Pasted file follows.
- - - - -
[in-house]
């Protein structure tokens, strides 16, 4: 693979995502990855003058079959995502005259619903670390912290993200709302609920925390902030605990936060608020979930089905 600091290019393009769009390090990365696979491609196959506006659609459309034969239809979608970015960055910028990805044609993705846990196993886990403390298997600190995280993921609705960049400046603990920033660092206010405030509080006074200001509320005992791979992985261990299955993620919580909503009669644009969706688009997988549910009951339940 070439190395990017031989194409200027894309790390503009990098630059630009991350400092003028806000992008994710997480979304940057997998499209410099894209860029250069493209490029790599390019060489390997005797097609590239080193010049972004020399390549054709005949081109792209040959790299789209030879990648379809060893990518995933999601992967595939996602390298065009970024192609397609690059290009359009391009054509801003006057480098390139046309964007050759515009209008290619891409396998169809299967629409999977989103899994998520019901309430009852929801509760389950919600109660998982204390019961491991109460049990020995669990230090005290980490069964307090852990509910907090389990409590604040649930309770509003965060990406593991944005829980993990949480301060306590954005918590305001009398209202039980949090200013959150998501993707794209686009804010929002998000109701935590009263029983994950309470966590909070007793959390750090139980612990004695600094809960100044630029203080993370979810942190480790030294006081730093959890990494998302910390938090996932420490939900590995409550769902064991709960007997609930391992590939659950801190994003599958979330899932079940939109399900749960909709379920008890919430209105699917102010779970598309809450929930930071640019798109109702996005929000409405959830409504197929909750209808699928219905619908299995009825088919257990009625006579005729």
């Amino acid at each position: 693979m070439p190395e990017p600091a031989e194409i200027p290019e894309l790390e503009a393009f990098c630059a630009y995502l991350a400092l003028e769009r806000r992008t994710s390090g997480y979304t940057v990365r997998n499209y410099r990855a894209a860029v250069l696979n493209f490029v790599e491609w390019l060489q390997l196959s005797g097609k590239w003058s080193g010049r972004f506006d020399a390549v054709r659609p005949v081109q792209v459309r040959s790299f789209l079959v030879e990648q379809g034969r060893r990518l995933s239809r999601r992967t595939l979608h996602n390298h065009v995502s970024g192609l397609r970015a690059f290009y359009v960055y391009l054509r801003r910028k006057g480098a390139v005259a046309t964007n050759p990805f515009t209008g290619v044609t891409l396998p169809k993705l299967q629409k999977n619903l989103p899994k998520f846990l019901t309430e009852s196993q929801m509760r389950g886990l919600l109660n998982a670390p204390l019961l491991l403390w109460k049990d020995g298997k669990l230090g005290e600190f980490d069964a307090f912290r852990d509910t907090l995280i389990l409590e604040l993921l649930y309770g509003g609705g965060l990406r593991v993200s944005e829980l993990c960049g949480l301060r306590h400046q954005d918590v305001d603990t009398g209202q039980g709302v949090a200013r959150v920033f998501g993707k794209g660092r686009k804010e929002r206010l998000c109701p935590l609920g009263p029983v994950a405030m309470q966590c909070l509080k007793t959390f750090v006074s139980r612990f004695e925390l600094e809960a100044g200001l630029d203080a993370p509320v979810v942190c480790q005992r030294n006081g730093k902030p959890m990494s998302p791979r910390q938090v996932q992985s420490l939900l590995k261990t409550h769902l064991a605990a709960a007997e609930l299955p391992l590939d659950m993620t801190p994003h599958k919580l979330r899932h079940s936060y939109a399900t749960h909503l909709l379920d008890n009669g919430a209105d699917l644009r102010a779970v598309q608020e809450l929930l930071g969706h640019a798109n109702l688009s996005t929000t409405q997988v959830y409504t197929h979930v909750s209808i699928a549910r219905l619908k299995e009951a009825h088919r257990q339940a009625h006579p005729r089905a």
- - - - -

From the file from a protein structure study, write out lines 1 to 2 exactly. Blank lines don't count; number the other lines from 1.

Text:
[in-house]
């Protein structure tokens, strides 16, 4: 693979995502990855003058079959995502005259619903670390912290993200709302609920925390902030605990936060608020979930089905 600091290019393009769009390090990365696979491609196959506006659609459309034969239809979608970015960055910028990805044609993705846990196993886990403390298997600190995280993921609705960049400046603990920033660092206010405030509080006074200001509320005992791979992985261990299955993620919580909503009669644009969706688009997988549910009951339940 070439190395990017031989194409200027894309790390503009990098630059630009991350400092003028806000992008994710997480979304940057997998499209410099894209860029250069493209490029790599390019060489390997005797097609590239080193010049972004020399390549054709005949081109792209040959790299789209030879990648379809060893990518995933999601992967595939996602390298065009970024192609397609690059290009359009391009054509801003006057480098390139046309964007050759515009209008290619891409396998169809299967629409999977989103899994998520019901309430009852929801509760389950919600109660998982204390019961491991109460049990020995669990230090005290980490069964307090852990509910907090389990409590604040649930309770509003965060990406593991944005829980993990949480301060306590954005918590305001009398209202039980949090200013959150998501993707794209686009804010929002998000109701935590009263029983994950309470966590909070007793959390750090139980612990004695600094809960100044630029203080993370979810942190480790030294006081730093959890990494998302910390938090996932420490939900590995409550769902064991709960007997609930391992590939659950801190994003599958979330899932079940939109399900749960909709379920008890919430209105699917102010779970598309809450929930930071640019798109109702996005929000409405959830409504197929909750209808699928219905619908299995009825088919257990009625006579005729």